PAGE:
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Were you aware that heart healthy lifestyle tips for humans apply to our pets, as well? In light of American Heart Month, I’ve compiled a simple list of things you and your pets can do together to keep your tickers in top shape.
Just like us, our pets should avoid foods that are high in saturated fats and salty foods that can contribute to weight gain, high blood pressure, and high cholesterol— all key risk factors for heart disease. When it comes to your pet’s diet, I recommend supplementing a premium brand of dry or canned food with some high-quality lean protein and vegetables. In addition, I also advise feeding your pet veggies as treats instead of treats from a box or a bag. Alternating veggies of all colors will vary the different types of antioxidants your pet receives.
There are, however, a few vegetables pets should avoid. Stay away from the onion family, which includes all kinds of onions, shallots, leeks, and garlic. Grapes and raisins should also be avoided, as these are known to cause toxicity in some pets. Other fruits are generally okay, but should be avoided if your pet is overweight since they can be high in simple carbohydrates. Even then, organic berries occasionally in moderation are fine.
The amount of food you should feed can vary significantly depending upon the caloric density of the specific food that you are feeding. If your pet is overweight, a low-calorie diet is probably the ideal option. An important best practice to apply when feeding is to use a measuring cup to accurately determine the portions you feed.
For both humans and pets, an inactive lifestyle ranks among the top risk factors for heart disease. Therefore, regular daily exercise can greatly reduce the risk of heart disease for you and your pets! Before starting any new exercise routine, however, it is always wise to consult a medical doctor and veterinarian to be certain that you and your pets, respectively, are fit and healthy enough to tolerate exercise..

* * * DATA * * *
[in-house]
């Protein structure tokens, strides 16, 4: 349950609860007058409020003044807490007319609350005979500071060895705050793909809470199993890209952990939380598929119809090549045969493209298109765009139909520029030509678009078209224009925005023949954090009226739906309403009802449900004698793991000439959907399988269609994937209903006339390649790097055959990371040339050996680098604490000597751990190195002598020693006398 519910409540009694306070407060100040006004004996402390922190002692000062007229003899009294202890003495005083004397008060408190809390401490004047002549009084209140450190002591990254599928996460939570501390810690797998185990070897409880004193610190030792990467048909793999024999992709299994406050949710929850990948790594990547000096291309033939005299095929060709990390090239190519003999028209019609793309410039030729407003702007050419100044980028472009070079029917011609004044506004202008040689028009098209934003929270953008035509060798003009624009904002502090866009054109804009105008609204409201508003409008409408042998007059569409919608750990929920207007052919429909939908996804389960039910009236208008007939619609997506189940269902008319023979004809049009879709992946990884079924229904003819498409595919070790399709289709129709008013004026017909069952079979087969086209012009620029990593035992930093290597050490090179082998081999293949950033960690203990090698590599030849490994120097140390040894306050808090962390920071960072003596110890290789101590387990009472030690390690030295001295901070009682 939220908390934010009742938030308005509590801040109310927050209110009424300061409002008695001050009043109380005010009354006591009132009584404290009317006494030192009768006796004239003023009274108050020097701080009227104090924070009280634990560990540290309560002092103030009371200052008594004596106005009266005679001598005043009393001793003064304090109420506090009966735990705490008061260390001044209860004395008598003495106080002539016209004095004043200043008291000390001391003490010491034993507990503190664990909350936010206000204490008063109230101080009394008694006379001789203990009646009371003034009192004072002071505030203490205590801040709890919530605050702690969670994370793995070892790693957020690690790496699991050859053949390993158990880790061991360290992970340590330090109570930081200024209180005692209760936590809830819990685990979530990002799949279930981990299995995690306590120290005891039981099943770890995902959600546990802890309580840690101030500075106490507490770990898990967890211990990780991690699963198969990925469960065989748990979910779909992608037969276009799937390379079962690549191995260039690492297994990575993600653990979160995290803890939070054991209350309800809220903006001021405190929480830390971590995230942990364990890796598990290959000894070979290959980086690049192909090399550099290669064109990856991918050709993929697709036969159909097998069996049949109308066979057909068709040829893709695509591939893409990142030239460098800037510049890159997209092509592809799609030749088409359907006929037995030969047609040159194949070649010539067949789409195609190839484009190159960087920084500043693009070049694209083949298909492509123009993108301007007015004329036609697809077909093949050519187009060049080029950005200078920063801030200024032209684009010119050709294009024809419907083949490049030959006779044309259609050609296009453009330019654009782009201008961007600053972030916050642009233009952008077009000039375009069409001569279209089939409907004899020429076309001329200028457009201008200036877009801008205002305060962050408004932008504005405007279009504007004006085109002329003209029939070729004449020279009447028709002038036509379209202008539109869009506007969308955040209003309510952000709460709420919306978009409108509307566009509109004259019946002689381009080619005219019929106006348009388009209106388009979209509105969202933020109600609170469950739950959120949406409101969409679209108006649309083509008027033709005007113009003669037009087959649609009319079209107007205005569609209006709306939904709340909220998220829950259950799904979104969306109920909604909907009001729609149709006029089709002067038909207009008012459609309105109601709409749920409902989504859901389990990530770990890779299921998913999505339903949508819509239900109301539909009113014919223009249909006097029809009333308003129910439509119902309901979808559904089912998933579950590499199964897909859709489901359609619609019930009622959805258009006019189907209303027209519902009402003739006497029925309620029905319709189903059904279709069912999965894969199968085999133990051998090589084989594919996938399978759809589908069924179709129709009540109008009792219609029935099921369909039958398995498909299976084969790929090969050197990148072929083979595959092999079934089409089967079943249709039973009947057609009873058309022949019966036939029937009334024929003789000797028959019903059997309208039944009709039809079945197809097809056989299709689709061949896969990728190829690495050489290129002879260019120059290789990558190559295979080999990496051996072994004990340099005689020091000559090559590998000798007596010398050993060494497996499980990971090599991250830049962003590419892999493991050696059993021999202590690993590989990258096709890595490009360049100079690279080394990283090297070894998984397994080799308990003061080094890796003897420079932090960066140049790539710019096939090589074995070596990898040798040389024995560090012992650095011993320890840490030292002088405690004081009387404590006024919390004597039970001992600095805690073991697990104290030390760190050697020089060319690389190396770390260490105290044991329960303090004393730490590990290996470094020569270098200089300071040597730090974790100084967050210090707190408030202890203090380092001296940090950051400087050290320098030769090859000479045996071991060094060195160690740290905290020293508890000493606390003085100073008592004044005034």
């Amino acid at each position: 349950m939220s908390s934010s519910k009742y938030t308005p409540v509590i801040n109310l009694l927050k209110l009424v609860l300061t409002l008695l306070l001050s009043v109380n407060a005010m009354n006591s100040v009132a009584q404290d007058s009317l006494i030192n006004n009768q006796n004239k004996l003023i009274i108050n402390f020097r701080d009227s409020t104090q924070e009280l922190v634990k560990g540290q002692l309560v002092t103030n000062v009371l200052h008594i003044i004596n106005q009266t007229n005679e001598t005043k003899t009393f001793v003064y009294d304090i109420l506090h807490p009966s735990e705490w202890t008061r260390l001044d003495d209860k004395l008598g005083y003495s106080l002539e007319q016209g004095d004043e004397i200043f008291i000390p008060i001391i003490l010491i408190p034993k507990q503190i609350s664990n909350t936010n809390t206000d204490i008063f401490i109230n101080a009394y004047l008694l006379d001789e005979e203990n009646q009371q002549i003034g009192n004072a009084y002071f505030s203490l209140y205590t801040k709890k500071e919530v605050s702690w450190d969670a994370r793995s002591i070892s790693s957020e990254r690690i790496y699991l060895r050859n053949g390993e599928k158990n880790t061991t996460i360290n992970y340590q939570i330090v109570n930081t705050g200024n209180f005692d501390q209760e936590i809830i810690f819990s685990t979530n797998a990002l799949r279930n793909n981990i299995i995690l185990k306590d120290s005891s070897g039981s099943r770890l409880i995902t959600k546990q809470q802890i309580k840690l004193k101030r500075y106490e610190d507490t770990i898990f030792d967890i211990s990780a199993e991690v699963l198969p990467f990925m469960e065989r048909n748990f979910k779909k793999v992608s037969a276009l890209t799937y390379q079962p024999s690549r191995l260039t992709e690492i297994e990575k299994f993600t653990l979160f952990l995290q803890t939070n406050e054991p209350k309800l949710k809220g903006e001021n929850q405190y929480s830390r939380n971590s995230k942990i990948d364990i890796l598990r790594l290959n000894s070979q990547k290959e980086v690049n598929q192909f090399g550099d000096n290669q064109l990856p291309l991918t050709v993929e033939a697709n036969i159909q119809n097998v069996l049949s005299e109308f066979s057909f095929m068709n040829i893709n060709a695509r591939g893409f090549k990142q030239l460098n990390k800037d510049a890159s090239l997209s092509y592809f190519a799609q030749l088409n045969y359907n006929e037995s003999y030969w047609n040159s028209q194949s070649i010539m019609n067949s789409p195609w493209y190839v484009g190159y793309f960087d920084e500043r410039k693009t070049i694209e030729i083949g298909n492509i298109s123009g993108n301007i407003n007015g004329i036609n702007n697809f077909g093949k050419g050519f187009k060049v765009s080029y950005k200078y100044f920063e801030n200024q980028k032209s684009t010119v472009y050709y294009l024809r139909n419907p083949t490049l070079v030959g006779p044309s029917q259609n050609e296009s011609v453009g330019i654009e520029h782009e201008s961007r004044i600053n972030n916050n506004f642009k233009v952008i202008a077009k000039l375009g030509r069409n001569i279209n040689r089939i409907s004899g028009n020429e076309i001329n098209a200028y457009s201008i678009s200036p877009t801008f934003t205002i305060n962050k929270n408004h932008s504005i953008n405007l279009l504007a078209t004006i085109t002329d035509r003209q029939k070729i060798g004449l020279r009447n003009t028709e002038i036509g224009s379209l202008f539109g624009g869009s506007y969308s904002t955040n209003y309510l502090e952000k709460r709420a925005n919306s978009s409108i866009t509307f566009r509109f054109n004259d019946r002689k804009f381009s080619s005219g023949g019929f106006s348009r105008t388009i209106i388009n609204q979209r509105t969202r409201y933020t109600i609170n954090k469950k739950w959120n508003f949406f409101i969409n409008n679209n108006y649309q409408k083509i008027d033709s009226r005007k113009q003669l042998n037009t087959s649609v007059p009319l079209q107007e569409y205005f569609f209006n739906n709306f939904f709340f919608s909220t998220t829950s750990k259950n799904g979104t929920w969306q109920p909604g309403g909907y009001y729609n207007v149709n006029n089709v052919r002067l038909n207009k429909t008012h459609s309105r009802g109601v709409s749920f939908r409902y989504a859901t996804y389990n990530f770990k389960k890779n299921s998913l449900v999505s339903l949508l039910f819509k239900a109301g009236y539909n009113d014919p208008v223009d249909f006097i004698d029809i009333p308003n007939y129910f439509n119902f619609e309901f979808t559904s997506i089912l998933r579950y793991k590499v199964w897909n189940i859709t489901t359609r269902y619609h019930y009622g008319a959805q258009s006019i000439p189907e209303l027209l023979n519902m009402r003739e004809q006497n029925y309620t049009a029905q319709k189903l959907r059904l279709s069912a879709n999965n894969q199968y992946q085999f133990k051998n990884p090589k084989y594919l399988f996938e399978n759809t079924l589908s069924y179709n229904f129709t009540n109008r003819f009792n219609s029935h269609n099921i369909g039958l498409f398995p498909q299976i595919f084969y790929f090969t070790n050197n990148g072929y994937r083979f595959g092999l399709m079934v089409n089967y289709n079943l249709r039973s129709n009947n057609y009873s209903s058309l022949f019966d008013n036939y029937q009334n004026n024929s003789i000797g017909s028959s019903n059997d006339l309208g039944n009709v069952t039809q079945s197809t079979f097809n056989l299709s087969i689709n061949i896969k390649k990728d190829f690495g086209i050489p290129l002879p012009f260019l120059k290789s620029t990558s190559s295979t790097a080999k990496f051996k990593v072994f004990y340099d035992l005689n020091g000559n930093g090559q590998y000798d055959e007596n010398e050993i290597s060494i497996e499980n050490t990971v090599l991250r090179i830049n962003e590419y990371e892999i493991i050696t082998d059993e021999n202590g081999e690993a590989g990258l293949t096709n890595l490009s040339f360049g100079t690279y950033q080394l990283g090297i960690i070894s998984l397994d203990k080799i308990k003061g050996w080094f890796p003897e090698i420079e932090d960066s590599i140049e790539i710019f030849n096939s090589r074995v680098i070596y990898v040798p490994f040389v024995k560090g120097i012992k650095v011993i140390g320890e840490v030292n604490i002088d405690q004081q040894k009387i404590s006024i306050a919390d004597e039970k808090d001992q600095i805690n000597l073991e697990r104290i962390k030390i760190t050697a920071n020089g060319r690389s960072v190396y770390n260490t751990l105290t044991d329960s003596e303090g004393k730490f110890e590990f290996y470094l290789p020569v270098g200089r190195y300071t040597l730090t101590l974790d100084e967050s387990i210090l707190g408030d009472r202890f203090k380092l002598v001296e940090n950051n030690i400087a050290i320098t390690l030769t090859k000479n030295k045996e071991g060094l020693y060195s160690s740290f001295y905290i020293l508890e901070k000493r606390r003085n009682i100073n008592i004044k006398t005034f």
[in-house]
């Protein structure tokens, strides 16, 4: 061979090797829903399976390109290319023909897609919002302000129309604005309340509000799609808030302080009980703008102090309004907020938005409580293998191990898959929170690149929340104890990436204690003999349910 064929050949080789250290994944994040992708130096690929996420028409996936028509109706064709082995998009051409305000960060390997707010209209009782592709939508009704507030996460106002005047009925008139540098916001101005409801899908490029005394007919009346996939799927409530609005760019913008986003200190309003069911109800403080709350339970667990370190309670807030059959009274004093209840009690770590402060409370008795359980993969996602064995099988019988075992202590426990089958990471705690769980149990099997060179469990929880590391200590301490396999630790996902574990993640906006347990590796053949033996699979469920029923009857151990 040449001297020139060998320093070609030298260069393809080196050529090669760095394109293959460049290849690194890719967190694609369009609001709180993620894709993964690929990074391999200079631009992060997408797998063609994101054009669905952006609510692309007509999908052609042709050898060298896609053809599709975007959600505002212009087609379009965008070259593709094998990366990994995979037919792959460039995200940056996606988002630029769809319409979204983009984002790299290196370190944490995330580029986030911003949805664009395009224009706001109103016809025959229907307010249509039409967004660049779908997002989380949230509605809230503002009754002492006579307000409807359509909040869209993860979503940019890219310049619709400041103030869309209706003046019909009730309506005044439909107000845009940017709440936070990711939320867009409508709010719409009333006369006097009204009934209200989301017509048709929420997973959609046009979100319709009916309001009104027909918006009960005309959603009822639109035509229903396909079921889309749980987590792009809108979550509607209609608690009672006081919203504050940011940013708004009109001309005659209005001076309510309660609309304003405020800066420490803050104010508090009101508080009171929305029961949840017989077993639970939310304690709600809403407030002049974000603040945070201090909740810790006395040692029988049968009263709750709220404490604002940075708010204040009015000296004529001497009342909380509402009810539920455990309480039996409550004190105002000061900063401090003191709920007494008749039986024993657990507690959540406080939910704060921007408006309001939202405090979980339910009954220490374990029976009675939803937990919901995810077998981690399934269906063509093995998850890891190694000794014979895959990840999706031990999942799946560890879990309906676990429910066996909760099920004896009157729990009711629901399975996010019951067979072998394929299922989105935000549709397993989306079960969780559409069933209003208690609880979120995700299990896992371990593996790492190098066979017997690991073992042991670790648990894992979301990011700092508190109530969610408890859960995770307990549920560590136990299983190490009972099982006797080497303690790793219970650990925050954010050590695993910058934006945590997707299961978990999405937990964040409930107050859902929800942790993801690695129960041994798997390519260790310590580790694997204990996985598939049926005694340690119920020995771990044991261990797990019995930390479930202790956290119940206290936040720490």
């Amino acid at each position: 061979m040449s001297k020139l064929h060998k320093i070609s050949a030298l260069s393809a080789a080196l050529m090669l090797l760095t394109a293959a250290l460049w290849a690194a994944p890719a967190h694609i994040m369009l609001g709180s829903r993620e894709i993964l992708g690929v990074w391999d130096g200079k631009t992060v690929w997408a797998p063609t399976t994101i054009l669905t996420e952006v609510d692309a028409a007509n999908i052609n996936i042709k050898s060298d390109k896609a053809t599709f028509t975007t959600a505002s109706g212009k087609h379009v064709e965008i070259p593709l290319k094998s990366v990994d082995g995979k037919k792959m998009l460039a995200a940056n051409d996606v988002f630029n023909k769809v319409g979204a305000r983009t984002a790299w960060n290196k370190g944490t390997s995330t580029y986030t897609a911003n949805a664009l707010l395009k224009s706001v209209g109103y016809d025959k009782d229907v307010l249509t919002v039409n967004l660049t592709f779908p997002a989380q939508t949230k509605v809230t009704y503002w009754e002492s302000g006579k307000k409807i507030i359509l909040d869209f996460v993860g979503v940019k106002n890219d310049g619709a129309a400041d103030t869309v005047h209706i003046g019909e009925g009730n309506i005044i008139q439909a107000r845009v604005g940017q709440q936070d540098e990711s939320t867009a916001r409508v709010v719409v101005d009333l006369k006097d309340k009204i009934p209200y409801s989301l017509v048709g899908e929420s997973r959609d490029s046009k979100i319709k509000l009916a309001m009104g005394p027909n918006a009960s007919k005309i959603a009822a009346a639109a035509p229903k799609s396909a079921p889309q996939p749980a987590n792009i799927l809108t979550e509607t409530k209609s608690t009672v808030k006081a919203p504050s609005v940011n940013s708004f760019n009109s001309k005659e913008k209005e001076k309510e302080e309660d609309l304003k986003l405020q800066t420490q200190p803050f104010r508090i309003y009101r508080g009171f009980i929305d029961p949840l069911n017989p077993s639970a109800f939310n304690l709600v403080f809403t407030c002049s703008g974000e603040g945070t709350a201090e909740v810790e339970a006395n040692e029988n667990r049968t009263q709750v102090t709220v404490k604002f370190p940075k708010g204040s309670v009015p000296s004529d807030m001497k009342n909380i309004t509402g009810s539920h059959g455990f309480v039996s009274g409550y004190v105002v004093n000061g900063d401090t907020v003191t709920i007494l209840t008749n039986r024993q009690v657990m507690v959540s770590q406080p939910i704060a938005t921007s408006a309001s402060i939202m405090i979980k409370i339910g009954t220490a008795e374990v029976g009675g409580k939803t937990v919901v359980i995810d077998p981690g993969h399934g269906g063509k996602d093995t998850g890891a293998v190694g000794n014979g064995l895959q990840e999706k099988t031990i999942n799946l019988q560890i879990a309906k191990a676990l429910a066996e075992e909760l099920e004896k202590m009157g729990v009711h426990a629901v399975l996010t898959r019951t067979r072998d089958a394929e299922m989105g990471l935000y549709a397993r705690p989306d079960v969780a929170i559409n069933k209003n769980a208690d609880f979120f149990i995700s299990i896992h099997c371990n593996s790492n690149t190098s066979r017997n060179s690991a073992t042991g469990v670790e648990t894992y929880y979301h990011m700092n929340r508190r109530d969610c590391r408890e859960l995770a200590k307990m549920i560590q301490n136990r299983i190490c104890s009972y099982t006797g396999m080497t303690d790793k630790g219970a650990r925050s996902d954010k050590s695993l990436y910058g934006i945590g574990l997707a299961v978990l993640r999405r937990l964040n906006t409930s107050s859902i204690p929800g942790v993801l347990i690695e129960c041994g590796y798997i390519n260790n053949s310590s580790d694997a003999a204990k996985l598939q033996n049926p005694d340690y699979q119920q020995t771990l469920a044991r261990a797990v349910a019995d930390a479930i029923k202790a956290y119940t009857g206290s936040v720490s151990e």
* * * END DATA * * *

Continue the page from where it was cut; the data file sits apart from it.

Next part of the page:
Through a thorough examination, your veterinarian can rule out any underlying health issues that may be exacerbated by exercise. If your pet has not been active as of late and subsequently is not accustomed to exercise, you should gradually increase the amount of exercise he receives over time to prevent injury. For example, you can begin exercising for 10 minutes multiple times per week and increase the activity weekly until you reach at least 30 – 45 minutes daily.
For dogs, exercise may consist of walking, jogging, swimming, hiking, playing fetch, or agility training. For cats, climbing to a lofty kitty condo, batting around a feather toy, or chasing a laser pointer is fun and effective exercise. My favorite toy for my cats is a small plastic fishing pole with a felt fish in the end of it that I cast out and my cats chase and pounce on it as I reel it in. I call it “fishing for kitties.”
Remain aware that the amount of exercise a pet needs can vary significantly depending on factors such as age, breed, weight, and health status. If you are unsure how much exercise your pet needs, it is always best to consult with your veterinarian.
Watch the Weight
Obesity in dogs and cats places them at a heightened risk for many diseases including heart disease. Just as in people, excess weight makes the heart have to work harder. Weight loss, on the other hand, will help improve cardiovascular function.
For stubborn weight retention, underlying medical conditions that may predispose to obesity should be ruled out or be treated by your veterinarian. If ultimately there are no underlying problems, the key to losing weight returns to being fairly straight forward: your pet must burn more calories than he/she consumes.
A safe, effective weight-loss program involves three key components:
- Increasing the amount of exercise your pet receives
- Modifying the way you feed your pet (measuring food portion carefully)
- Restricting the amount of calories your pet consumes (no more free feeding and go easy on the treats!)
Get Regular Checkups
Regular visits to the MD and DVM are a must. By checking your pet annually (or semiannually for senior pets) your veterinarian can catch the early signs of possible heart problems, like heart murmur or arrhythmia. This is especially important in pets because animals tend to hide signs of disease until the illness becomes very advanced. Like all other manners of disease, heart disease is best managed when detected early in the disease process so that medical intervention may begin well before there is severe structural compromise to the heart and its vasculature.
Dr. Roger Welton is a practicing veterinarian and highly regarded media personality through a number of topics and platforms. In addition to being passionate about integrative veterinary medicine for which he is a nationally renowned expert, Dr. Welton was also an accomplished college lacrosse player and remains to this day very involved in the sport. He is president of Maybeck Animal Hospital , runs the successful veterinary/animal health blogs Web-DVM and Dr. Roger’s Holistic Veterinary Care, and fulfills his passion for lacrosse through his lacrosse and sport blog, The Creator’s Game.